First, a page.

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Arizona’s top over-the-counter deer units for 2016

 

Over-the-counter Arizona Coues deer trail camera photo
Over-the-counter Arizona Coues deer. Photo credit: Darren Choate

Arizona’s over-the-counter (OTC) archery season begins on August 19 and runs through September 8, 2016. With a few exceptions, the OTC non-permit tag is valid statewide. This year, bowhunters in the Grand Canyon state should have a solid opportunity at harvesting either a Coues whitetail or mule deer buck.
 

Massive Coues deer trail camera photo from darren choate
Rainfall this year should produce more Coues deer with exceptional mass. Photo credit: Darren Choate

Below are a few units from each region where opportunities at trophy caliber bucks will be slightly higher. 



Region 1

Top place to hunt: Unit 27

Unit 27 has a good population of both Coues whitetail and mule deer along with diverse habitat for both deer species. Fires from recent years have created vital forage for all big game species, including deer. Combined with many miles of roadless terrain and habitat types from low desert to alpine meadows, bucks have the potential to reach maturity. Recent monsoon showers have provided ample precipitation to keep deer healthy and antler growth headed in the right direction.

Unit 27 Deer Stats

Species Average
Quality
Trophy
Potential
Buck:Doe Harvest
Success
Mule deer 140" - 160" 170"+ 17:100 6%
Coues deer 70" - 90" 90"+ 30:100 4%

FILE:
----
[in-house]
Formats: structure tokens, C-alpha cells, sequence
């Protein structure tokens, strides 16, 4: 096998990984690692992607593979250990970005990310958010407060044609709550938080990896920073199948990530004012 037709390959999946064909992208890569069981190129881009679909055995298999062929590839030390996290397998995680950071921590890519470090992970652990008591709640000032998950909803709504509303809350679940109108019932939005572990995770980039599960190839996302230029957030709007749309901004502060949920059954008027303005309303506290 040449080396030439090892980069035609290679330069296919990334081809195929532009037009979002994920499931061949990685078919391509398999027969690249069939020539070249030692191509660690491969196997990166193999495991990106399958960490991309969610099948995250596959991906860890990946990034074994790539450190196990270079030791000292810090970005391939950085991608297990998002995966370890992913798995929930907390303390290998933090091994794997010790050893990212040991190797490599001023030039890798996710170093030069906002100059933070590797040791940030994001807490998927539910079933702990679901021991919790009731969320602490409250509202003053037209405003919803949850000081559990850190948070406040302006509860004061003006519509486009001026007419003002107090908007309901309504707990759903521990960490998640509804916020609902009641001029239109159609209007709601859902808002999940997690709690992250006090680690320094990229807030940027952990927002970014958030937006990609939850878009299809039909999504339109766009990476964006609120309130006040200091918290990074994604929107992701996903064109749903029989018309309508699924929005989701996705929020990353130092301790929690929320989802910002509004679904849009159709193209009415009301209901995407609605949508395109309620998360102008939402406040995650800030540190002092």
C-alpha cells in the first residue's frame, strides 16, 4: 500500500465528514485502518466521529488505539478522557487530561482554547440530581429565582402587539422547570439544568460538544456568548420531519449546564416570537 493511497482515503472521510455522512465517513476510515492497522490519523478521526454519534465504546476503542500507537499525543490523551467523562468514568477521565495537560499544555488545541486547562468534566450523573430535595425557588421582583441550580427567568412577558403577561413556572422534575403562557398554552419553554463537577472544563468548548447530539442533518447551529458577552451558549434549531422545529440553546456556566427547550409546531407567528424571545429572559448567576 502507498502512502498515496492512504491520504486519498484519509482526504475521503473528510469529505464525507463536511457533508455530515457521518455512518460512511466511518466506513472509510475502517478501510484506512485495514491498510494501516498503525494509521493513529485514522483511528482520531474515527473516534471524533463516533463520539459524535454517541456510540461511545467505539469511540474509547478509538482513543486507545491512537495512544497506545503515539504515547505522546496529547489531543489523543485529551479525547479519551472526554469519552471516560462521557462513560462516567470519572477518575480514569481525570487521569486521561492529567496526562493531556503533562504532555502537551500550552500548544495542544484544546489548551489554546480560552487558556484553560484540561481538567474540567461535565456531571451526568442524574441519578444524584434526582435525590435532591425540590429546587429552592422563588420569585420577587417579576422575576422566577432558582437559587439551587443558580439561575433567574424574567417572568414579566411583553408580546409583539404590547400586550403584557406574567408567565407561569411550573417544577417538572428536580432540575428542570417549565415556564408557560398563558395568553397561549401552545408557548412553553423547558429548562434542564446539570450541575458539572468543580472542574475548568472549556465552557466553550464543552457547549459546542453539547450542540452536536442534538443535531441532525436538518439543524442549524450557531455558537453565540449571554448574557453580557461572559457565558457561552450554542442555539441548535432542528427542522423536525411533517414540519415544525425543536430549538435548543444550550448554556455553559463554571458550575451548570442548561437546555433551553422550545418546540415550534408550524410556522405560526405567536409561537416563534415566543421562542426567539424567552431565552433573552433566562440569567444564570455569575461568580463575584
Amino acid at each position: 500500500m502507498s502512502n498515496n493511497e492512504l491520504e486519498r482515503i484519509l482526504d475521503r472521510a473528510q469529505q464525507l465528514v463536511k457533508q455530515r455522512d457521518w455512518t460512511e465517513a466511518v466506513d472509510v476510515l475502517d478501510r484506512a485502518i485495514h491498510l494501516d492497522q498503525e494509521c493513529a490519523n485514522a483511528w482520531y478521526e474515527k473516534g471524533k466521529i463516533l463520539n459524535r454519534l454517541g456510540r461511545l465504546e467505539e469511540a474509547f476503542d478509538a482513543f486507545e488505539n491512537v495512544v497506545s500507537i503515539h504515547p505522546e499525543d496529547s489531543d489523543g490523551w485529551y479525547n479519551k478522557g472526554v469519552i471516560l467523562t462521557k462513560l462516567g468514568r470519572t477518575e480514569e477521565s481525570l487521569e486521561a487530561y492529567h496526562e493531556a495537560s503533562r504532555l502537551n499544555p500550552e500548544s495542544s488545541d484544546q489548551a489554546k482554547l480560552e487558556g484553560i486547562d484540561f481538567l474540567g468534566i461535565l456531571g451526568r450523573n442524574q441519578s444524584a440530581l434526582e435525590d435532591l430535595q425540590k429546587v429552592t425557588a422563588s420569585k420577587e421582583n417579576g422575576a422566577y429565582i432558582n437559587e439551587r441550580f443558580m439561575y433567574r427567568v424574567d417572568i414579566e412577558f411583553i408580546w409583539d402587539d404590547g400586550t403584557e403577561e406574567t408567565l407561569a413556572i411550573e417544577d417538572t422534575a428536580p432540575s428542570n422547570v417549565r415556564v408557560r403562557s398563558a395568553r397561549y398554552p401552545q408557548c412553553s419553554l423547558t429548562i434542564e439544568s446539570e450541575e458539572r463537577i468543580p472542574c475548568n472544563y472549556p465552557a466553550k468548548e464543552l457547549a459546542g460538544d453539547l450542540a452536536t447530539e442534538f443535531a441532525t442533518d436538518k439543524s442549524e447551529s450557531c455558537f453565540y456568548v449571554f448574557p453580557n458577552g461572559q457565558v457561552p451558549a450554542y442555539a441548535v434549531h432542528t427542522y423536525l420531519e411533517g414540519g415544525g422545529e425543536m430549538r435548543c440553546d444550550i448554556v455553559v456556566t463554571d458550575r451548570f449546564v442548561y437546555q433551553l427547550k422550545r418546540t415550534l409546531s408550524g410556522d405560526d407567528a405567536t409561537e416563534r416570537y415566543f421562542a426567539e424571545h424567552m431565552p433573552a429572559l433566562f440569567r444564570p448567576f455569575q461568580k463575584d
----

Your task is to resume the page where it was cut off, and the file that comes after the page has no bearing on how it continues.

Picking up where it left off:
Because of its diversity, several hunting methods can be utilized by bowhunters. Tree stands hung at high elevations in mixed conifer and Ponderosa pine forests over water or travel corridors provide a good chance at ambushing an unsuspecting buck. Ground blinds on water at lower elevations provide a similar opportunity; however, deer populations are much lower. Spot and stalk hunting by glassing burned areas and open country are probably the best bet for finding a trophy buck. Getting close enough for a shot is another story.

Alternate place to consider: Unit 1

Unit 1 Deer Stats

Species Average
Quality
Trophy
Potential
Buck:Doe Harvest
Success
Mule deer 140" - 160" 160"+ 29:100 3%

 


 

Region 2

Top place to hunt: Unit 7E or Unit 7W

Early summer rains coupled with monsoon showers over the summer has provided enough precipitation to make deer habitat prime for the upcoming archery season, especially in Unit 7E. The deer population in the San Francisco Peaks and surrounding areas on the Coconino National Forest is doing well. Habitat created from several past wildfires has provided quality forage and cover for mule deer as well as for other big game species. Unit 7 is quite diverse, offering hunting above timberline nearly 12,000’ high as well as open breaks and grasslands down to approximately 4,000’ in elevation. While mule deer are spread throughout, the highest densities of deer will be found in Ponderosa pine forests and transitional habitats at higher and lower elevations.

Unit 7E Deer Stats

Species Average
Quality
Trophy
Potential
Buck:Doe Harvest
Success
Mule deer 140" - 160" 170"+ 25:100 8%

 

Unit 7W Deer Stats

Species Average
Quality
Trophy
Potential
Buck:Doe Harvest
Success
Mule deer 140" - 150" 160"+ 25:100 8%


The San Francisco Peaks are ideal for the backcountry bowhunter. The Kachina Peaks Wilderness is closed to all motorized vehicles, making it a great opportunity for those willing to pack in. Backcountry bowhunters should glass high elevation meadows and parks in early morning and open timber in the afternoon. There are also a few water sources in the backcountry to set up a stand or ground blind. Middle elevation Ponderosa pine and transitional forests offer a multitude of spot and stalk opportunities. Glass from high vantage points to find and intercept bucks. A high number of bowhunters (approximately 10%) harvested a buck during the 2015 early archery season.

Alternate place to consider: Unit 8

Unit 8 Deer Stats